SST and E&C Committee Leaders Send Letter to Administrator Pruitt Opposing Harmful Changes to EPA Scientific Advisory Panels
(Washington, DC) – Today, Ranking Members of the Committees on Science, Space & Technology and Energy & Commerce sent a letter to Scott Pruitt, Administrator of the Environmental Protection Agency (EPA) strongly opposing the directive he issued imposing severe limitations on the scientific advice and expertise that the Agency’s science advisory committees may receive. The directive would bar scores of the nation’s most qualified scientists from sitting on these committees. It also appears to violate the law regulating federal advisory committees.
Today’s letter was signed by Science, Space, and Technology Ranking Member Eddie Bernice Johnson (D-TX), Energy and Commerce Ranking Member Frank Pallone, Jr. (D-NJ), both Committees’ Oversight Subcommittee Ranking Members Don Beyer (D-VA) and Diana DeGette (D-CO), and both Committees’ Environment Subcommittee Ranking Members Suzanne Bonamici (D-OR) and Paul Tonko (D-NY).
Administrator Pruitt issued the directive under the false facade of strengthening the “independence” of the EPA’s science advisory committees. In reality, the measure will seriously diminish the scientific expertise the EPA receives. At the same time, the order will increase the number of industry representatives and industry-funded scientists providing advice to the EPA. This is a clear move to silence independent scientists, endangering the environment and harming the public’s health as a result.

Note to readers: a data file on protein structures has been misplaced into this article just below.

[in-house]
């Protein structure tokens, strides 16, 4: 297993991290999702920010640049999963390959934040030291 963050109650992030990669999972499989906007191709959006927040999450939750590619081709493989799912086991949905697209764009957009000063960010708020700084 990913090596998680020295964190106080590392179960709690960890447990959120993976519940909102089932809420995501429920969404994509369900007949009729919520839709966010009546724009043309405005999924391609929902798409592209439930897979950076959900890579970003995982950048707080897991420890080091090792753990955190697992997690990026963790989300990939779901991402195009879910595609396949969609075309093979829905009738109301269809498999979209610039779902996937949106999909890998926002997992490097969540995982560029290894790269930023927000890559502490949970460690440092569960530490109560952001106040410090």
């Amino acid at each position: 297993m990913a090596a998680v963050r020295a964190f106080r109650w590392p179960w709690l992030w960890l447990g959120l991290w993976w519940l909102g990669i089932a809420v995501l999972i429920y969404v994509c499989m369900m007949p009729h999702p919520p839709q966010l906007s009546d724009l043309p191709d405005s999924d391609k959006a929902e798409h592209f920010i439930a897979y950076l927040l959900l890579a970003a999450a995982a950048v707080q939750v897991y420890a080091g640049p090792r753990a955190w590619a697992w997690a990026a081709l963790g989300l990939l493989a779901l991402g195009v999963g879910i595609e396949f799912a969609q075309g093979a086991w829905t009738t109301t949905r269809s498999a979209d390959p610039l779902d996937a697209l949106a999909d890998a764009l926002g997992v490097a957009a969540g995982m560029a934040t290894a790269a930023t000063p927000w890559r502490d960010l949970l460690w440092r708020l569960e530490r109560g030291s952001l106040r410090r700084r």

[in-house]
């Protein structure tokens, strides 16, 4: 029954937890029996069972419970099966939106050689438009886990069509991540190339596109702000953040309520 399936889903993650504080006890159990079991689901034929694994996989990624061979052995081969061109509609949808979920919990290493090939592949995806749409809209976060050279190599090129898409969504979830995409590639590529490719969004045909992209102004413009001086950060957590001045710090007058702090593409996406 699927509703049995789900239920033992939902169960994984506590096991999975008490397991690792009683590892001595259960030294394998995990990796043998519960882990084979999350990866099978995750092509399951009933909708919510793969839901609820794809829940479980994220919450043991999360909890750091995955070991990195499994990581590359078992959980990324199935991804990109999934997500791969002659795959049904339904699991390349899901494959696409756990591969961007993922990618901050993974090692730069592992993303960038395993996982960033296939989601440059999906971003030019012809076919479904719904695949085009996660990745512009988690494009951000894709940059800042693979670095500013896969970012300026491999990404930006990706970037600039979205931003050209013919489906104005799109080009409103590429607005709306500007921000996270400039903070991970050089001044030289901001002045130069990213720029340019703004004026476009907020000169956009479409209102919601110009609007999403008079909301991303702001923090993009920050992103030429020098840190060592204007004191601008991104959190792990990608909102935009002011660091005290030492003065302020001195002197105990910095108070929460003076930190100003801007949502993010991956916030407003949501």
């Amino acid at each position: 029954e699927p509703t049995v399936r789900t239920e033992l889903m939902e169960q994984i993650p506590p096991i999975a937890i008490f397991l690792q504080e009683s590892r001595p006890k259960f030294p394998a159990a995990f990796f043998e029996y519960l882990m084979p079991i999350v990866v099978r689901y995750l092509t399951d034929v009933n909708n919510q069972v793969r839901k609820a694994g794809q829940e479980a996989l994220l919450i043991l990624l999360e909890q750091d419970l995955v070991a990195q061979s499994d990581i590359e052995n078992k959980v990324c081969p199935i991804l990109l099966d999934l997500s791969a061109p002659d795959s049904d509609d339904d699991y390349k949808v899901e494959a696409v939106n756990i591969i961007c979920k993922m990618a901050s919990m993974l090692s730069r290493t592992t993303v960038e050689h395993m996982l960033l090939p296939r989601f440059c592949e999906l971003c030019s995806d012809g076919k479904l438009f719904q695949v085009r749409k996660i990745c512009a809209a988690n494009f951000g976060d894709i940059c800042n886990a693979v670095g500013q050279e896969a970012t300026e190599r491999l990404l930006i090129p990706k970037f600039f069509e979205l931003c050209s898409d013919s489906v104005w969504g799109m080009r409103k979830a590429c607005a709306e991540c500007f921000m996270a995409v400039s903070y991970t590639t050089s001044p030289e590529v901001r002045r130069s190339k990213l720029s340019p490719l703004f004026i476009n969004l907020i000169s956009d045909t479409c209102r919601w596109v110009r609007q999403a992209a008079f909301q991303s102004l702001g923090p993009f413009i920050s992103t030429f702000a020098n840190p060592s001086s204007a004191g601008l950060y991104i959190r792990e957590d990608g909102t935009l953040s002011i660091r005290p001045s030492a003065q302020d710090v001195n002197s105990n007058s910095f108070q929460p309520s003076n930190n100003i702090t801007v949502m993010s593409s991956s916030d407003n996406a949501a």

In the letter, the Members pointed out that industry officials are already well represented on the EPA’s science advisory committees, including representatives from the oil, gas, energy, mining, automotive, and chemical industries. “The notion that private corporations and industries that are regulated by the EPA do not have a voice on the Agency’s science advisory boards is simply false,” the Members wrote. EPA boards already include representatives from a wide range of industrial sectors, including the oil, gas and energy industry, mining industry, automotive industry, chemical companies and others. The directive is likely to unduly enhance industry representation and influence at the Agency. New board members that Administrator Pruitt has just appointed to the EPA’s Science Advisory Board, for instance, include representatives from the American Chemistry Council, Phillips 66, and the Southern Company.
As noted in the letter, the new directive also appears to violate the requirements of the Federal Advisory Committee Act (FACA) to ensure that advisory committees are balanced with respect to the viewpoints of the members of the Committee as a whole. “The policy you are prescribing appears to contradict government-wide practice and FACA requirements, as well as conflict of interest regulations set by the General Services Agency and the Office of Government Ethics, respectively,” the Members wrote.
The Members called on Administrator Pruitt to withdraw his directive, stating: “We advise you to follow FACA regulations and policy in selecting qualified individuals to serve on EPA’s science advisory committees just as previous administrations led by both parties have done. Anything less is a great disservice to the public interest.”